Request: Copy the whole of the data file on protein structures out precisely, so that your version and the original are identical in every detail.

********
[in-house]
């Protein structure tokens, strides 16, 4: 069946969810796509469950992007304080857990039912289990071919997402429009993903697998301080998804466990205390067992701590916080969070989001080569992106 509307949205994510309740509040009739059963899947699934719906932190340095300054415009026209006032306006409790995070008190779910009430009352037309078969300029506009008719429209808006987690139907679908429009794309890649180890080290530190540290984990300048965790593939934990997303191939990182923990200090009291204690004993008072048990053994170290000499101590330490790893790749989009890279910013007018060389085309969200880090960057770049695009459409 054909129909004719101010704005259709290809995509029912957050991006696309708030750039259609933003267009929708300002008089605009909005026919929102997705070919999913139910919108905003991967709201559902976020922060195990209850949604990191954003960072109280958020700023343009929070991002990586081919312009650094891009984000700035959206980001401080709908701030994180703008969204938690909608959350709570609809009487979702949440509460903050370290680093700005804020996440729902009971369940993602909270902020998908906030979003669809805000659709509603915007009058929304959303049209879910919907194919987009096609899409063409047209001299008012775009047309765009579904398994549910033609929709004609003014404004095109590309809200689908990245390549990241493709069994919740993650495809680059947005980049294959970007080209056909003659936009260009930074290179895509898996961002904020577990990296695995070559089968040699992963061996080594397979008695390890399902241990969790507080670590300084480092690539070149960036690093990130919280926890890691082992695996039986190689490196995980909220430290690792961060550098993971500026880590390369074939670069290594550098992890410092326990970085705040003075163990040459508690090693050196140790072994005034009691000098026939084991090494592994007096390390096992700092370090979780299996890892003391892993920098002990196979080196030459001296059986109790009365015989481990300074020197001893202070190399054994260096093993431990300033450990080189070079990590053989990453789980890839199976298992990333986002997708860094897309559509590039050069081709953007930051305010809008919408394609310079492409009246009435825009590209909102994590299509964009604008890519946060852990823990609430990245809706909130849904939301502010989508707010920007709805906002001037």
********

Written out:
[in-house]
């Protein structure tokens, strides 16, 4: 069946969810796509469950992007304080857990039912289990071919997402429009993903697998301080998804466990205390067992701590916080969070989001080569992106 509307949205994510309740509040009739059963899947699934719906932190340095300054415009026209006032306006409790995070008190779910009430009352037309078969300029506009008719429209808006987690139907679908429009794309890649180890080290530190540290984990300048965790593939934990997303191939990182923990200090009291204690004993008072048990053994170290000499101590330490790893790749989009890279910013007018060389085309969200880090960057770049695009459409 054909129909004719101010704005259709290809995509029912957050991006696309708030750039259609933003267009929708300002008089605009909005026919929102997705070919999913139910919108905003991967709201559902976020922060195990209850949604990191954003960072109280958020700023343009929070991002990586081919312009650094891009984000700035959206980001401080709908701030994180703008969204938690909608959350709570609809009487979702949440509460903050370290680093700005804020996440729902009971369940993602909270902020998908906030979003669809805000659709509603915007009058929304959303049209879910919907194919987009096609899409063409047209001299008012775009047309765009579904398994549910033609929709004609003014404004095109590309809200689908990245390549990241493709069994919740993650495809680059947005980049294959970007080209056909003659936009260009930074290179895509898996961002904020577990990296695995070559089968040699992963061996080594397979008695390890399902241990969790507080670590300084480092690539070149960036690093990130919280926890890691082992695996039986190689490196995980909220430290690792961060550098993971500026880590390369074939670069290594550098992890410092326990970085705040003075163990040459508690090693050196140790072994005034009691000098026939084991090494592994007096390390096992700092370090979780299996890892003391892993920098002990196979080196030459001296059986109790009365015989481990300074020197001893202070190399054994260096093993431990300033450990080189070079990590053989990453789980890839199976298992990333986002997708860094897309559509590039050069081709953007930051305010809008919408394609310079492409009246009435825009590209909102994590299509964009604008890519946060852990823990609430990245809706909130849904939301502010989508707010920007709805906002001037």